and 843-run seasons as “disappointing,” but in the context of The
Ballpark in Arlington, and what expectations were going into each season, they
This year, I again see a lineup that could score 950-1000 runs, with perhaps
the best infield in baseball and more depth than Sartre. They’ll miss Ivan
Rodriguez‘s bat, to be sure, but no team in baseball has two hitters like
Hank Blalock and Mark Teixeira knocking on the door.
It will behoove the team to give up some of that offensive edge, though,
because what has been seen as a pitching problem the past two years has, at
least in part, been a defensive one. The Rangers haven’t had a real center
fielder, and that’s hurt them with a staff that was in the middle of the pack
at striking guys out and getting ground balls. This year, the defense might be
better, with Doug Glanville getting the nod in center field instead of
Carl Everett, and that would make a significant difference to the
team’s run prevention. It would cost some runs on offense, but the Rangers
must focus on run prevention right now, having allowed more than 1,800 runs
the past two seasons.
The Rangers play in the AL’s version of Coors Field, and now have the deep bullpen
to survive the 8-7 games they play three nights a week. Adding Ugueth
Urbina on the cheap pushes everyone forward in the game and keeps
hard-throwing Francisco Cordero from being wasted in one-inning save
situations. Cordero was arguably the best reliever in the AL in the second
half last year.
Investing $65 million in Chan Ho Park was a mistake, but they’ll have
to live with it, and at least he should provide innings. They’ve filled in
with some low-cost innings guys–John Thomson, Ismael Valdes–to support young
arms like Joaquin Benoit and Colby Lewis. The rotation doesn’t
need to be the 1993 Braves; it does need to keep the team in games with 5-6
good innings a night, because while Todd Van Poppel may be a punchline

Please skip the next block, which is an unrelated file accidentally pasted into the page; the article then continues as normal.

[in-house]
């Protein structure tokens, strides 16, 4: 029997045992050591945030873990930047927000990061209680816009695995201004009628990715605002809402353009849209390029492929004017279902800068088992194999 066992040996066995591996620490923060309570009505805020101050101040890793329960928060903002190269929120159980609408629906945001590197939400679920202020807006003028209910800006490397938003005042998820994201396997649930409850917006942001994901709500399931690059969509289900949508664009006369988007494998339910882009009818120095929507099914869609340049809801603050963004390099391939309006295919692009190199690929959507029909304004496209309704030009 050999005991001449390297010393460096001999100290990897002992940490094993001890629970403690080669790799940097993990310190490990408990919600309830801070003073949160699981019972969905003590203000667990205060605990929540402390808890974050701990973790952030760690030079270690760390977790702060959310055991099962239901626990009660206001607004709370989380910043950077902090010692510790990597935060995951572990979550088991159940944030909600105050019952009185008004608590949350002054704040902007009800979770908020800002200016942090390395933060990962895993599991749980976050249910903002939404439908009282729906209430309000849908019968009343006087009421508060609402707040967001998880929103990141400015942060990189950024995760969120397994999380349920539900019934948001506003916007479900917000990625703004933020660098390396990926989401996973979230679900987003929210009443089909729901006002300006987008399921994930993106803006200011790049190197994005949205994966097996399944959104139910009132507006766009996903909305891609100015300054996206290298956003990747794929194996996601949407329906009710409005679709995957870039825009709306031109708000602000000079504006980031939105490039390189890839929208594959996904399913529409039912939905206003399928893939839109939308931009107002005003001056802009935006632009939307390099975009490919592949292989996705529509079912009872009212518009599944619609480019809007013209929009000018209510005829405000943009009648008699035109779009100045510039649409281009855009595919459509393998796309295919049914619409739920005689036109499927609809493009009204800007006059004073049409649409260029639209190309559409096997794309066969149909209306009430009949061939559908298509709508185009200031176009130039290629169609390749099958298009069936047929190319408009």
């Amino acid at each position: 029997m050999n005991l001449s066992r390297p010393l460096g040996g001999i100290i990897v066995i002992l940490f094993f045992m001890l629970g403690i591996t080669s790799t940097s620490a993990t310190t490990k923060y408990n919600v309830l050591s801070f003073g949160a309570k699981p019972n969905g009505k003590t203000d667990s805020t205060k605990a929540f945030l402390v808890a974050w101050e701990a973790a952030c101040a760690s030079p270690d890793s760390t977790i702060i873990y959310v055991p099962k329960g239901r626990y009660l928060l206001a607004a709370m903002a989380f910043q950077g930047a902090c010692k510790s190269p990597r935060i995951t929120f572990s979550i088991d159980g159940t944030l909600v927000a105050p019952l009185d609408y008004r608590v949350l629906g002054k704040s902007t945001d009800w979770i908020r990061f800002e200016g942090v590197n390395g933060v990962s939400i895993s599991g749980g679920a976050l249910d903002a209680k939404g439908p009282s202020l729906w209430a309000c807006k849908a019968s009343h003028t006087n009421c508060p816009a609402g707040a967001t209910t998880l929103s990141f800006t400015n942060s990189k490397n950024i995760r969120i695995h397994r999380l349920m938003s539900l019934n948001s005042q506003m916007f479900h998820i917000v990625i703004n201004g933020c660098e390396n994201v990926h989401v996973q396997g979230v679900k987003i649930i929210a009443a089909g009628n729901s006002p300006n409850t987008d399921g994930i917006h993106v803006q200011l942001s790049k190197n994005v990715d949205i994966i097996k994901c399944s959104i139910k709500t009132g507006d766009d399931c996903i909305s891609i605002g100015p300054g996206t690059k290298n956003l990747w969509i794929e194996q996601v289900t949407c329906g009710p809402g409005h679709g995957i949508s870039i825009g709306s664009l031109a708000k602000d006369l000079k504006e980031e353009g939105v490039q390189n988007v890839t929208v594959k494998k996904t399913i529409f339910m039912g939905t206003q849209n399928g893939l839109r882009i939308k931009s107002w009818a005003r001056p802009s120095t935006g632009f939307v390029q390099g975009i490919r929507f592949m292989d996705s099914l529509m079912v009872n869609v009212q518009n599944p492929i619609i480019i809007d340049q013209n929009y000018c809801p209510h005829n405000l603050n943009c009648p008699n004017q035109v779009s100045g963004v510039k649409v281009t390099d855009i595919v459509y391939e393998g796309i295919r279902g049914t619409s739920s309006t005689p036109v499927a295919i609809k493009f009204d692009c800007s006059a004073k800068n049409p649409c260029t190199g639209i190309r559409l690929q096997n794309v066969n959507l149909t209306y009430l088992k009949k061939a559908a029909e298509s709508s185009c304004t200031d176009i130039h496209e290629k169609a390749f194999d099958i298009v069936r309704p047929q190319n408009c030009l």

to some people, having him as your fifth right-handed reliever is a sign of
strength, not weakness.
Buck Showalter has built two teams to the point of winning championships, only
to wear out his welcome before the champagne was poured. He has the roster and
the resources to win here, and there are few managers I’d rather have running
my team. It might not happen in 2003, but it’s not going to take long, either.
Key player: Alex Rodriguez. If the disk injury costs him even
100 at-bats, the Rangers won’t be a factor. He’s that important.
The World Champions were a different team in October than they had been up to
that point, slugging .512 in the postseason vs. .433 prior to that. I’ll
submit that if they can keep that pace up, they’ll win 100 games and have a
great shot at serving as the filler in between Boston Public
promos this fall.
That’s tongue-in-cheek, of course, but the real question is
the Angels’ ability to put the ball in play. They struck out fewer times last
year than any full-season team since 1992. It’s clearly a team approach, and
probably one that can be replicated. If so, can the Angels keep the extra
100-200 balls in play they’re getting from hitting too many gloves, and their
ground balls from ending up as 4-6-3 double plays? It’s one of the most
interesting questions of the season.
I think the Angels can sustain a good chunk of the offensive benefit they got
from their unorthodox strategy last year, but they certainly will be working
on the margin. They walked just 462 times last year, 11th in the AL, and
that’s not a number you can expect them to raise. They have to hit .280 to
sustain a league-average OBP, and score enough runs to win. If they hit, say,
.270–and 10 points of BA is a mild swing, even over a full season–the resulting